To install click the Add extension button. That's it.

The source code for the WIKI 2 extension is being checked by specialists of the Mozilla Foundation, Google, and Apple. You could also do it yourself at any point in time.

4,5
Kelly Slayton
Congratulations on this excellent venture… what a great idea!
Alexander Grigorievskiy
I use WIKI 2 every day and almost forgot how the original Wikipedia looks like.
Live Statistics
English Articles
Improved in 24 Hours
Added in 24 Hours
Languages
Recent
Show all languages
What we do. Every page goes through several hundred of perfecting techniques; in live mode. Quite the same Wikipedia. Just better.
.
Leo
Newton
Brights
Milds

From Wikipedia, the free encyclopedia

Connie Ryan
Connie Ryan 1953.jpg
Second baseman / Manager
Born: (1920-02-27)February 27, 1920
New Orleans, Louisiana
Died: January 3, 1996(1996-01-03) (aged 75)
Metairie, Louisiana
Batted: Right Threw: Right
MLB debut
April 14, 1942, for the New York Giants
Last MLB appearance
April 19, 1954, for the Cincinnati Redlegs
MLB statistics
Batting average.248
Home runs56
Runs batted in381
Managerial record11–22
Winning %.333
Teams
As player

As manager

Career highlights and awards

Cornelius Joseph Ryan (February 27, 1920 – January 3, 1996) was an American professional baseball second baseman, third baseman, coach and manager who served as interim manager of two Major League Baseball teams, the 1975 Atlanta Braves and the 1977 Texas Rangers. A native of New Orleans who attended Louisiana State University, he batted and threw right-handed and was listed as 5 feet 11 inches (1.80 m) tall and 175 pounds (79 kg).

During his playing days, Ryan appeared in 1,184 games over 12 MLB seasons, and compiled a lifetime batting average of .248 with 988 career hits (among them 58 home runs) for the New York Giants, Boston Braves, Cincinnati Reds and Redlegs, Philadelphia Phillies and Chicago White Sox. On April 16, 1953, Ryan (then with the Phillies) made six hits in six at bats in a 14–12 loss to Pittsburgh, tying a then-Major League record. Ryan's safeties included two doubles; he scored three runs and had one run batted in.[1]

Ryan spent much of his baseball career with the Braves, working for them in three different cities: as a player in Boston (he was a utility infielder for the 1948 National League champions); a coach and minor league manager for Milwaukee during the late 1950s (he was the third-base coach on Fred Haney's staff during the Braves' 1957 world championship season); and as a coach (1971; 1973–74), interim manager (1975) and scout for the Atlanta club during the 1970s. Ryan succeeded Clyde King as skipper of the Atlanta Braves on August 30, 1975,[2] and guided the team to a record of 9–18 over the final 27 games of the season.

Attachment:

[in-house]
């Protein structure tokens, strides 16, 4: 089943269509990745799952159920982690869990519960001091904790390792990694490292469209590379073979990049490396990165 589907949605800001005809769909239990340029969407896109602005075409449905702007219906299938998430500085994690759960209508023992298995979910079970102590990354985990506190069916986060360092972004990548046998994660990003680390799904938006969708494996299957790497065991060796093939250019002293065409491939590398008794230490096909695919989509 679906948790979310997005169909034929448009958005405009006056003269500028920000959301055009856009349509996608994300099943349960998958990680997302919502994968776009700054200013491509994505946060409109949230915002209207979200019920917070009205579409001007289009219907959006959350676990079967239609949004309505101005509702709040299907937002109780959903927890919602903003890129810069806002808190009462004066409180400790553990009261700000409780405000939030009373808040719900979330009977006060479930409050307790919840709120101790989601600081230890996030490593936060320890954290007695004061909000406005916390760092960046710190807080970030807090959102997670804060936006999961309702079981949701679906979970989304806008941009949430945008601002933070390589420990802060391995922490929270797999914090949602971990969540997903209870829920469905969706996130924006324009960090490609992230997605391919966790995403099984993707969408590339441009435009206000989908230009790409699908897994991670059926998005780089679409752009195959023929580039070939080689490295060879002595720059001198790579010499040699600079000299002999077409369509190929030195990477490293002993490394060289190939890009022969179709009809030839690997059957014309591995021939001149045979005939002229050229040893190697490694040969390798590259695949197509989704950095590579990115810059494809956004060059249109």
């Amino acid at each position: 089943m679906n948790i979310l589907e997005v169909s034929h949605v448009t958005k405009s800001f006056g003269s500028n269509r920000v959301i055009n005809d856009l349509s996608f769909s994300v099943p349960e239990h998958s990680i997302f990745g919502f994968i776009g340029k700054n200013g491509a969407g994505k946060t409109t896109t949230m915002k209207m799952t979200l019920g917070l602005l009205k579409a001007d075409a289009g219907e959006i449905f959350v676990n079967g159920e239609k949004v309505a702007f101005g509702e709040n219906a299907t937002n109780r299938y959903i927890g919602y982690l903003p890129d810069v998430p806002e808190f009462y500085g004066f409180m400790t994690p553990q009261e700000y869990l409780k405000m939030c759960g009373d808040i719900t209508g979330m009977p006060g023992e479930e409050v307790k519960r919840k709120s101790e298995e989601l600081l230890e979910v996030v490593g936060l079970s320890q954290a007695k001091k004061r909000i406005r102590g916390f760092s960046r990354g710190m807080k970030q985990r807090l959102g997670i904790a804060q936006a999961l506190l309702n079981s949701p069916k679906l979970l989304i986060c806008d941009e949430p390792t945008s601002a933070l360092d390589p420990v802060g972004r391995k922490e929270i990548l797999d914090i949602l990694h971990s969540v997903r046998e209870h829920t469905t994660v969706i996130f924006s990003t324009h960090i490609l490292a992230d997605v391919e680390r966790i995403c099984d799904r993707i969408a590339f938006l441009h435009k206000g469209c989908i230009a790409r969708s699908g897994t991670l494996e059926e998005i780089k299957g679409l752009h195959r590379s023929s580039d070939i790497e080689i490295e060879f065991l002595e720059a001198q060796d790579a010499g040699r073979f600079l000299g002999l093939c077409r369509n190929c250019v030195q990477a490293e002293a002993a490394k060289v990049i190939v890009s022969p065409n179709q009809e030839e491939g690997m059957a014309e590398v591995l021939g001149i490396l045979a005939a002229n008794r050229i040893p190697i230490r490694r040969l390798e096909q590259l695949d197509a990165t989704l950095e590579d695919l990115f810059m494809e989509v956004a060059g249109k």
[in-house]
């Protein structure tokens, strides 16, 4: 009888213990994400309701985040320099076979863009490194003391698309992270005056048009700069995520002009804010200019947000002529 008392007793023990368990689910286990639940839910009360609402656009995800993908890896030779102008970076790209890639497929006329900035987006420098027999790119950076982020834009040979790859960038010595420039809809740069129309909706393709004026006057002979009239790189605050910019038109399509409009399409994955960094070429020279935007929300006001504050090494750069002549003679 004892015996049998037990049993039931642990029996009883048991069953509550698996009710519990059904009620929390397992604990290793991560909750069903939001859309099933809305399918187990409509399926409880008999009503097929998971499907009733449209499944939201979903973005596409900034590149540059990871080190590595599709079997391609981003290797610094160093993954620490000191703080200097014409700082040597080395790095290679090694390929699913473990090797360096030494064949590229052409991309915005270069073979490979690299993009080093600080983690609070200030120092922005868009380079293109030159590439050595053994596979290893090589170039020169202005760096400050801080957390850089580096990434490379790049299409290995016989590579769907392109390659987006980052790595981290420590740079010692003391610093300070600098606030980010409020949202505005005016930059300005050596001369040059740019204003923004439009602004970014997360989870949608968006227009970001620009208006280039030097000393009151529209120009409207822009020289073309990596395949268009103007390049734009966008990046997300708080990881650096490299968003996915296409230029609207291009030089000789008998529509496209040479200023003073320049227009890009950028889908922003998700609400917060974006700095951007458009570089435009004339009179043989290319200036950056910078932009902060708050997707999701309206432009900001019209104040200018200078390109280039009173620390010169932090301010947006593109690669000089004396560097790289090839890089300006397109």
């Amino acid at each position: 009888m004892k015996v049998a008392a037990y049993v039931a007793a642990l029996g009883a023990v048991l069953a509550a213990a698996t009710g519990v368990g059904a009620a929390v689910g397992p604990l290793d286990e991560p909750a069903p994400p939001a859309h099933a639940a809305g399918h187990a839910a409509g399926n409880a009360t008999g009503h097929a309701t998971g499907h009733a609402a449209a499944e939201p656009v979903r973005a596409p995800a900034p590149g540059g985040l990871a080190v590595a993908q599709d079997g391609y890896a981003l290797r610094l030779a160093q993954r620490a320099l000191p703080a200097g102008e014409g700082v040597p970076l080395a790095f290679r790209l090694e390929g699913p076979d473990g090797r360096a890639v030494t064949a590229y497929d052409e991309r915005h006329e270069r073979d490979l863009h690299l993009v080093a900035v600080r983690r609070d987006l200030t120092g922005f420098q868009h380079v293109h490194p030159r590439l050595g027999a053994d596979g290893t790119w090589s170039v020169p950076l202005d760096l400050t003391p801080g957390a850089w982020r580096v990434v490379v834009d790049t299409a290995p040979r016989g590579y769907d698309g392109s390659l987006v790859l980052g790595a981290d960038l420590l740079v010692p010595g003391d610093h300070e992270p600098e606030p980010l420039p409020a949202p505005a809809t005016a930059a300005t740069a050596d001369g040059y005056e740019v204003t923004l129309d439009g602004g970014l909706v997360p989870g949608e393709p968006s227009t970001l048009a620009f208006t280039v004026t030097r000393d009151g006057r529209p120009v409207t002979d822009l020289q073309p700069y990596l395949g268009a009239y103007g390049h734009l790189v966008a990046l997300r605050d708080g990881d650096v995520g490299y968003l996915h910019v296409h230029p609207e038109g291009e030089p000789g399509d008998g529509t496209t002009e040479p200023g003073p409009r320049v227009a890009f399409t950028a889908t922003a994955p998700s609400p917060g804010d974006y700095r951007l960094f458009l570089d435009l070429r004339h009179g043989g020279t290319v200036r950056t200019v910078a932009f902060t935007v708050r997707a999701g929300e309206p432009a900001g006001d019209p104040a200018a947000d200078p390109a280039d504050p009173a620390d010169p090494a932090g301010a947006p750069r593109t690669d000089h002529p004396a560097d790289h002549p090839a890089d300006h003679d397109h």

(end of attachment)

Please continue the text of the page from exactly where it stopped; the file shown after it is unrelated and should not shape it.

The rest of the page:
In 1977, Ryan began the season as a coach for the Texas Rangers. In a season of managerial turmoil, Texas skipper Frank Lucchesi was replaced by Eddie Stanky, a teammate of Ryan's on the 1948–49 Braves, on June 22. But Stanky resigned after only one game. Ryan then filled the breach for six games (with Texas winning two) from June 23–27, while the Rangers signed Billy Hunter, the longtime Baltimore Orioles third-base coach, as their permanent manager. Ryan's career managerial mark was 11–22 (.333). He remained a Rangers' coach through 1979.

During the 1960s, Ryan also spent several seasons as a scout and minor league manager for the Houston Astros and briefly worked for the Kansas City A's.

He died at age 75 in Metairie, Louisiana.

YouTube Encyclopedic

  • 1/1
    Views:
    334
  • Owner of Dunegrass land applauds festival

Transcription

See also

References

External links

This page was last edited on 30 July 2020, at 10:59
Basis of this page is in Wikipedia. Text is available under the CC BY-SA 3.0 Unported License. Non-text media are available under their specified licenses. Wikipedia® is a registered trademark of the Wikimedia Foundation, Inc. WIKI 2 is an independent company and has no affiliation with Wikimedia Foundation.